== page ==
> To: sig@yahoogroups.com <sig%40yahoogroups.com>
        > Sent: Tue, October 19, 2010 2:40:14 PM
        > Subject: [sig] Maestra
        >
        > Friends,
        >
        > While I still hope to eventually come up with the Slavic variant of "Mistress",
        > since my official SCA name is Italian, as citizens of Ragusa often had both an
        > Italian and Slavic variants of their names in period, I will use Maestra Lidia
        > de Ragusa as the Italian variant of my name.
        >
        > YIS,
        > Lidia
        > Visit Lidia de Ragusa online at http://home.roadrunner.com/~lkleovic/
        >
        > Per bend sinister azure and argent, a sun in splendor Or and a fox passant
        > azure.
        >
        > What's my latest fiber project?
        > http://lidia-ragusa.diaryland.com/
        >
        > "Respect is what we owe; love, what we give." --Philip James Bailey
        >
        > "A good deed is never lost: he who sows courtesy reaps friendship; and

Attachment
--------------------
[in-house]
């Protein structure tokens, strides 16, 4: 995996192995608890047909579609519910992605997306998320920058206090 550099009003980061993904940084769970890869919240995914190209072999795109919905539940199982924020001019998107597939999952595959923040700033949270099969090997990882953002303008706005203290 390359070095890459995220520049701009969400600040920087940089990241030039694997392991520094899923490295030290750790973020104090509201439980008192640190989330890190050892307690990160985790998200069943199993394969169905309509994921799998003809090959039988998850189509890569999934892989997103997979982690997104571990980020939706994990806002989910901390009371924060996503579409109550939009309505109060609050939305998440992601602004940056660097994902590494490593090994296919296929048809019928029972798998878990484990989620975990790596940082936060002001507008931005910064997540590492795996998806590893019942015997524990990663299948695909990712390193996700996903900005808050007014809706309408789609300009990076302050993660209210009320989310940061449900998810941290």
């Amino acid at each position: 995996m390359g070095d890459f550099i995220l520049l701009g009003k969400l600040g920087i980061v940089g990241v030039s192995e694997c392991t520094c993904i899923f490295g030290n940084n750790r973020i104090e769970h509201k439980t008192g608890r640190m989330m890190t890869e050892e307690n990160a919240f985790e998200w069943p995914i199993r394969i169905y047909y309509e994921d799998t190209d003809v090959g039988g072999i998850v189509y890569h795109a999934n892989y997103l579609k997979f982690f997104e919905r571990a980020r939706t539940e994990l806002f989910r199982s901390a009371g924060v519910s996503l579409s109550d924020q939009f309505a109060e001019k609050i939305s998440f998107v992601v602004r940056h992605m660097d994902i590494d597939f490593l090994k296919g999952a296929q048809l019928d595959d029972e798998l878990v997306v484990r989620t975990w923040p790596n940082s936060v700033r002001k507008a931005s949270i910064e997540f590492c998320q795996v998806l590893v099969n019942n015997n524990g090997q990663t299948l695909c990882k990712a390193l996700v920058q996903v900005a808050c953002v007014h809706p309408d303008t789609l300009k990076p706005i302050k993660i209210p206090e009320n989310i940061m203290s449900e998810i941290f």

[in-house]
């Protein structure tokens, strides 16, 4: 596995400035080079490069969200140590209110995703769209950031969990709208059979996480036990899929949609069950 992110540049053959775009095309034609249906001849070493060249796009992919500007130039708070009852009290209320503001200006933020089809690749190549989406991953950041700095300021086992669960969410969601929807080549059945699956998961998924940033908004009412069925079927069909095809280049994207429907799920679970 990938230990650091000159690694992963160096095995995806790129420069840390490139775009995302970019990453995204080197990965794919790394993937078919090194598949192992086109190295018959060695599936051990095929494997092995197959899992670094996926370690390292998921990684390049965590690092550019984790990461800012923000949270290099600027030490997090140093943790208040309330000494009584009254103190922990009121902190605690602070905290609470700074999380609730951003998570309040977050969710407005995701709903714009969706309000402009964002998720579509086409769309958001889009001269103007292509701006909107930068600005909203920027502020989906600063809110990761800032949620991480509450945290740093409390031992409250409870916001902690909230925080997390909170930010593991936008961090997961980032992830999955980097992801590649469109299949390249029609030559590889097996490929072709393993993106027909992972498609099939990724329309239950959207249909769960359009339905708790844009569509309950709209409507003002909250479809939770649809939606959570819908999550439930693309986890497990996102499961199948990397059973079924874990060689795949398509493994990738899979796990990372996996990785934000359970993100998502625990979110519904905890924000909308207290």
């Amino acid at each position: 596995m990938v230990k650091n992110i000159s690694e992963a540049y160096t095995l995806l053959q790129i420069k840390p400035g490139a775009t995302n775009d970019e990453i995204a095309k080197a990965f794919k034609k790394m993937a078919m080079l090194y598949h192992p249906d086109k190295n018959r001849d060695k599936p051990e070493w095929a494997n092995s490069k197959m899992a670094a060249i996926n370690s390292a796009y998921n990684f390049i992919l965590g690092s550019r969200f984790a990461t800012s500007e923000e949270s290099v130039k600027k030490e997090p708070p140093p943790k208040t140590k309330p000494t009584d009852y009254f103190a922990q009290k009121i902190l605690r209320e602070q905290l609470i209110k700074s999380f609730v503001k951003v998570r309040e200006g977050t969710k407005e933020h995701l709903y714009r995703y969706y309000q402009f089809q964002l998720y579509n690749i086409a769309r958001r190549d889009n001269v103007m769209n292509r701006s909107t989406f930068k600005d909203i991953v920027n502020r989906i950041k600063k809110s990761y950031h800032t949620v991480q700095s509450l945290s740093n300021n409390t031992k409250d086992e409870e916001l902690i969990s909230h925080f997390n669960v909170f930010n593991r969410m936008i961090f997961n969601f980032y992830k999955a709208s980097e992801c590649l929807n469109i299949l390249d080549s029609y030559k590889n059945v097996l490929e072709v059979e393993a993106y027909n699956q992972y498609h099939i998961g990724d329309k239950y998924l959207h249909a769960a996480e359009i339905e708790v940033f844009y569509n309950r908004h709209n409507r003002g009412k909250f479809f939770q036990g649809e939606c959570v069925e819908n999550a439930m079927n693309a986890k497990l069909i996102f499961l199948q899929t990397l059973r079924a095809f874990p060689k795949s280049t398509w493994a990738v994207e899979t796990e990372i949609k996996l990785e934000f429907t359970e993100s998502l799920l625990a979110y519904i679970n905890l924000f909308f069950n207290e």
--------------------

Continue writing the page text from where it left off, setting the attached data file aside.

> he who plants kindness gathers love." --Basil
        >
        > ________________________________
        > From: "sig@yahoogroups.com <sig%40yahoogroups.com>" <sig@yahoogroups.com <sig%40yahoogroups.com>>
        > To: sig@yahoogroups.com <sig%40yahoogroups.com>
        > Sent: Tue, October 19, 2010 6:44:38 AM
        > Subject: [sig] Digest Number 3117
        >
        > Slavic Interest Group (SIG) List
        > Messages In This Digest (1 Message)
        > 1a.
        > Re: Slavic and Latin "Mistress" honorary From: Lee View All Topics | Create New
        > Topic Message
        >
        > 1a.
        > Re: Slavic and Latin "Mistress" honorary
        > Posted by: "Lee" Lightpaws@... <Lightpaws%40aol.com> marah6
        > Mon Oct 18, 2010 8:09 am (PDT)
        >
        > Hello.
        >
        > "Gazdrica" is just a term we use for someone who is in charge of, or an owner of